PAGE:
The BMTinfonet group (www.bmtinfonet.org) shared a link to this paper on their Facebook page recently. It’s about the use of allo-stem cell transplant in the treatment of Diffuse Large B cell Lymphoma (DLBCL). The paper was written for scientific and medical professionals who are experts in this field. Even as a scientist with a biomedical background I found the paper difficult to read. The authors use a lot of acronyms and statistical analyses. If you are not a medical professional with a background in bone marrow transplantation, running clinical trials, and/or statistics, you would have a very difficult time plowing through this paper
In this article I will paraphrase the main points of the paper to make it easier to understand. I am not attempting to add anything to the original paper, or to claim any credit for the data, results, or conclusions presented. The original paper is available for purchase at the journal’s website, here:
I also have created a list of acronyms used in the paper, and their definitions, which I will post at the end of this article.
This paper describes a retrospective analysis of DLBCL patients that have received stem cell transplants from either siblings or matched unrelated donors. A retrospective study means it is a historical study. It looks back on, and combines data from, studies that were done in the past. The purpose of this study is to look back on data collected from DLBCL patients evaluated in other studies and see if allo-SCT is a viable treatment option for these patients.
In the summary, the authors say that data from 172 unrelated donor hematopoietic cell transplant (URD-HCT) recipients and 301 sib-HCT recipients are compared. This data was extracted from several previous clinical studies and combined. The median follow-up time for which data was available for all the patients was 45 months, or about 4 years. Results of the new data analyses show that the 3-year progression-free survival (PFS) rate was approximately 35% for both groups. Overall survival (OS) was 42% for the sib-HCT group and 37% for the URD group, but these numbers were not statistically different from one another (NS), meaning that no difference between the two groups was found.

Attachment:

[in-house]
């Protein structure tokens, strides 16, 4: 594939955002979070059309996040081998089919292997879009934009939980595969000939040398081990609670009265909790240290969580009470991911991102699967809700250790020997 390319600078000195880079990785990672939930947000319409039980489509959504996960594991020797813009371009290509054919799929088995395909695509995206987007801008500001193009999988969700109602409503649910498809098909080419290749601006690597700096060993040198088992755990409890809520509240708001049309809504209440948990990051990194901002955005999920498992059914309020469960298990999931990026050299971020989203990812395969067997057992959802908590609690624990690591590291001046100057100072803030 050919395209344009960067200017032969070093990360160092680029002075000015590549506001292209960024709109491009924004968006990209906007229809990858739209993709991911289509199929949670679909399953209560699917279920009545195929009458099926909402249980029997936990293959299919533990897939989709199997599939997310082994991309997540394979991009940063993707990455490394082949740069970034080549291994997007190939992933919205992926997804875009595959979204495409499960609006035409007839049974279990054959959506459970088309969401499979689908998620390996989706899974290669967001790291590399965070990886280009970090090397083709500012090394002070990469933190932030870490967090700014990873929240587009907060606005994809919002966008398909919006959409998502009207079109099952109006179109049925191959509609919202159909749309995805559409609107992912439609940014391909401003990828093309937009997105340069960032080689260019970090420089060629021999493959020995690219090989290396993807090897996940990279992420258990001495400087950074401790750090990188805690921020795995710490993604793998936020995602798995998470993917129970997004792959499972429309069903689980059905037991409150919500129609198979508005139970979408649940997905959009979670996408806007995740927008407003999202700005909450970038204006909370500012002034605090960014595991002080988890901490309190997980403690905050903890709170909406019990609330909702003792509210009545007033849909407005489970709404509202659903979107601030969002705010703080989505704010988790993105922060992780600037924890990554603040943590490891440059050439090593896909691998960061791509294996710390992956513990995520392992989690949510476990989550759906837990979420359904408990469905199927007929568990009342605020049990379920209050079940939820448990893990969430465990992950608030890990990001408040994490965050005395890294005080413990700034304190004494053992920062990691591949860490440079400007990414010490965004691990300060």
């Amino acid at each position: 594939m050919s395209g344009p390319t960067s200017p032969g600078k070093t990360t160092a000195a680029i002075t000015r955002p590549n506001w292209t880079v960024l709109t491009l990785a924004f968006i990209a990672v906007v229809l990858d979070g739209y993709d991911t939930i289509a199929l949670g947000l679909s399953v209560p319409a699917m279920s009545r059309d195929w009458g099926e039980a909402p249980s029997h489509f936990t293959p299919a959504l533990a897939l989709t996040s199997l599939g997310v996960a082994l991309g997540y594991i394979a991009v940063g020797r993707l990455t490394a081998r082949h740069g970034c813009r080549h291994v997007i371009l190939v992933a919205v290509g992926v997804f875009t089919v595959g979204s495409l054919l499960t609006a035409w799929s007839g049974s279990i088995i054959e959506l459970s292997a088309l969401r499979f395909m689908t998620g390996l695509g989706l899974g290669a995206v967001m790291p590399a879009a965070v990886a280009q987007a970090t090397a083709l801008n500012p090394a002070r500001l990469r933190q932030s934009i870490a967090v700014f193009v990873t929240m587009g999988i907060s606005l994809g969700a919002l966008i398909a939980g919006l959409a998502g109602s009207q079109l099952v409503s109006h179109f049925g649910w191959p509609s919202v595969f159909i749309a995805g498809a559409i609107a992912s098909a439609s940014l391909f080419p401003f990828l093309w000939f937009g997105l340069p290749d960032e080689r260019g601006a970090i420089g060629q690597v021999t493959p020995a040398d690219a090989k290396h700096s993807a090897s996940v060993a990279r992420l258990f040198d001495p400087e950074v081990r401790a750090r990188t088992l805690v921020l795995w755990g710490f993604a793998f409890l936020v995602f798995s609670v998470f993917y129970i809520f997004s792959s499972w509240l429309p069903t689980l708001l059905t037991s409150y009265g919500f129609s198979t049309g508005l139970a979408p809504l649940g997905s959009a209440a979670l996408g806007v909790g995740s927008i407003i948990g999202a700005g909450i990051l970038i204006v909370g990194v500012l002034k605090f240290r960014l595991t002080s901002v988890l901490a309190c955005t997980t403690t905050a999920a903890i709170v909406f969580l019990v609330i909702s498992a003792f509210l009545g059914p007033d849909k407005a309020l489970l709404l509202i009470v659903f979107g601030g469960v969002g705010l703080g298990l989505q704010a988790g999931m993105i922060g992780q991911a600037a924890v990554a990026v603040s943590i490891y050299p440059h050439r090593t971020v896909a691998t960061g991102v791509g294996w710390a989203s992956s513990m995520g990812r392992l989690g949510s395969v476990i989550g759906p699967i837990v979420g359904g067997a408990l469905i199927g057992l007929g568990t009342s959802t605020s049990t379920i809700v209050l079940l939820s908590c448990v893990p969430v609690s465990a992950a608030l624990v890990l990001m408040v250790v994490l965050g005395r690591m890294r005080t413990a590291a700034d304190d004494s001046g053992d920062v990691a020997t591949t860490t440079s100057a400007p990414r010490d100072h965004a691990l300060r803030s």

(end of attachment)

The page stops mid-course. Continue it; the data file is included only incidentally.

The authors note that allo-HCT has only been used for patients that are not good candidates for auto-SCT. This could be because of factors such as extent of disease, resistance to chemotherapy, bone marrow involvement, or those who have failed a previous autograft. Allo-HCT tends to have lower relapse rates compared with auto-SCT, but has a greater risk of complications and mortality other than relapse (non-relapse mortality, NRM). Despite the history of shying away from allo-HCT as a treatment for DLBCL, its use has been on the rise recently due to use of reduced-intensity conditioning (RIC) and better unrelated donor selection.
The main conclusion from this study is that URD-HCT is just as good as sib-HCT for the treatment of DLBCL. This is an important finding because it provides an additional treatment option for patients that do not have a matched sibling available as a donor. This finding also provides doctors with a new opportunity to treat and possibly cure many patients who would not otherwise be considered for allo-HCT.
Avivi I, Canals C, Vernant J-P, Wulf G, Nagler A, Hermine O, Petersen E, Yakoub-Agha I, Craddock C, Schattenberg A, Niederwieser D, Thomson K, Blaise D, Attal M, Pfreundschuh M, Passweg J, Russell N, Dreger P and Sureda A, on behalf of the EBMT Lymphoma Working Party. 2014. Matched unrelated donor allogeneic transplantation provides comparable long-term outcome to HLA-identical sibling transplantation in relapsed diffuse large B-cell lymphoma. Bone Marrow Transplantation (2014), 1–8, advance online publication, 10 February 2014; doi:10.1038/bmt.2014.4.
Latest posts by Steve Anderson, Ph.D. (see all)